• Announcements

    • khawk

      Download the Game Design and Indie Game Marketing Freebook   07/19/17

      GameDev.net and CRC Press have teamed up to bring a free ebook of content curated from top titles published by CRC Press. The freebook, Practices of Game Design & Indie Game Marketing, includes chapters from The Art of Game Design: A Book of Lenses, A Practical Guide to Indie Game Marketing, and An Architectural Approach to Level Design. The GameDev.net FreeBook is relevant to game designers, developers, and those interested in learning more about the challenges in game development. We know game development can be a tough discipline and business, so we picked several chapters from CRC Press titles that we thought would be of interest to you, the GameDev.net audience, in your journey to design, develop, and market your next game. The free ebook is available through CRC Press by clicking here. The Curated Books The Art of Game Design: A Book of Lenses, Second Edition, by Jesse Schell Presents 100+ sets of questions, or different lenses, for viewing a game’s design, encompassing diverse fields such as psychology, architecture, music, film, software engineering, theme park design, mathematics, anthropology, and more. Written by one of the world's top game designers, this book describes the deepest and most fundamental principles of game design, demonstrating how tactics used in board, card, and athletic games also work in video games. It provides practical instruction on creating world-class games that will be played again and again. View it here. A Practical Guide to Indie Game Marketing, by Joel Dreskin Marketing is an essential but too frequently overlooked or minimized component of the release plan for indie games. A Practical Guide to Indie Game Marketing provides you with the tools needed to build visibility and sell your indie games. With special focus on those developers with small budgets and limited staff and resources, this book is packed with tangible recommendations and techniques that you can put to use immediately. As a seasoned professional of the indie game arena, author Joel Dreskin gives you insight into practical, real-world experiences of marketing numerous successful games and also provides stories of the failures. View it here. An Architectural Approach to Level Design This is one of the first books to integrate architectural and spatial design theory with the field of level design. The book presents architectural techniques and theories for level designers to use in their own work. It connects architecture and level design in different ways that address the practical elements of how designers construct space and the experiential elements of how and why humans interact with this space. Throughout the text, readers learn skills for spatial layout, evoking emotion through gamespaces, and creating better levels through architectural theory. View it here. Learn more and download the ebook by clicking here. Did you know? GameDev.net and CRC Press also recently teamed up to bring GDNet+ Members up to a 20% discount on all CRC Press books. Learn more about this and other benefits here.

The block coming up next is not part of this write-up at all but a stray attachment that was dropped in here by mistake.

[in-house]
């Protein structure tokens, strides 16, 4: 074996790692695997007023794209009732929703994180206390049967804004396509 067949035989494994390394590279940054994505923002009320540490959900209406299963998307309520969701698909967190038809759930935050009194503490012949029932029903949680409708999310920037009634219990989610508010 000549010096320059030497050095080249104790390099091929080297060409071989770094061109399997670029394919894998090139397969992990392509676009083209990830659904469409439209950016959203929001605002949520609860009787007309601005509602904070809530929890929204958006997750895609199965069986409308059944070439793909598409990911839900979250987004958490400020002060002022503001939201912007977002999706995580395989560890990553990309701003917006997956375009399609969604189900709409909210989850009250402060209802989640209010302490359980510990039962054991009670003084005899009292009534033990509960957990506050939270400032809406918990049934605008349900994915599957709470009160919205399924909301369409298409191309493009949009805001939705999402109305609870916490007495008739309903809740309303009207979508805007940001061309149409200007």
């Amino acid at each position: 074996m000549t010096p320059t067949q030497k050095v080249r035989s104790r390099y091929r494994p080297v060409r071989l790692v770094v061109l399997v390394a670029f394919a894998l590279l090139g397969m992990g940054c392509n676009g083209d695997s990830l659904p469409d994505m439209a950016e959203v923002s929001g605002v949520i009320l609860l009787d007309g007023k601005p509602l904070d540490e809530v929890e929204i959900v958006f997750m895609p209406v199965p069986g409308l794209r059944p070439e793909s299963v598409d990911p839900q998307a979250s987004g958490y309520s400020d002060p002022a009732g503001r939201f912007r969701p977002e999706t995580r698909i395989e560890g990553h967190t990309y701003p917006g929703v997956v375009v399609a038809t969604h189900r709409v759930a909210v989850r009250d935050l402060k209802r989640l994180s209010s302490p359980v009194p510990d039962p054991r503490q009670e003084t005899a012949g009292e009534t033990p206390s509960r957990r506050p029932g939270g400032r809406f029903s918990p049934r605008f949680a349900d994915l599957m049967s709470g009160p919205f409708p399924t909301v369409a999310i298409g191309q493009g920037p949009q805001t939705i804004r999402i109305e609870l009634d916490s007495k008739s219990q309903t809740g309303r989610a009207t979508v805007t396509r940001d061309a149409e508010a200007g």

Ivory_Oasis

Members
  • Content count

    4
  • Joined

  • Last visited

Community Reputation

104 Neutral

About Ivory_Oasis

  • Rank
    Newbie

Personal Information

  1. Art isn't like flipping burgers or putting widget A into widget B.... it is different every single time (visual, music, writting, whatever). Drawing you have to be aware and try to use sooooooooo many different variables (lighting, contrast, color, positive and negative space, balance, anatomy, edges, texture... and much more). At the same time, you have to do it differently. You can't simply use what used for you yesterday (or, well, everything ends up looking the same). What you see in an artists portfolio isn't what he / she does each time he /she sits down. It is the best of the best that has been done. Often what you see is only the "stuff that works". But what you rarely see are the piles of rejects they have as they tried to work out that good stuff (or, often, instead of piles or rejects they just keep going back and fixing all the stuff that was wrong with the piece, revision after revision). The thing is, those rejects are actually pretty useful. I sometimes end up drawing a HORRIBLE creature... but... actually like one or two of the ideas I had. So, the next one, I take those good parts and move the idea forward (without that crappy reject, the final wouldn't have been as good). Basically, art is problem solving. It is never a case of "here is the solution". It is always a process of working towards figuring out that solution (from sketching, silhouettes, color tests, references, blocking in, adjusting....). Oh, and sometimes, what "makes a piece work" isn't about what is really the important part (like the CREATURE in a creature concept). Sometimes it is just a matter of a different color or just adding in a better background :| Andddd sometimes, when looking at a picture for a while, you stop "seeing" it. You miss completely obvious things or think something works when it is crappy. Which is why it is sometimes a good idea to go take a break now and then When schedule doesn't give you that break, well, you just have to keep going and miss the obvious (hopefully someone with more time catches it :|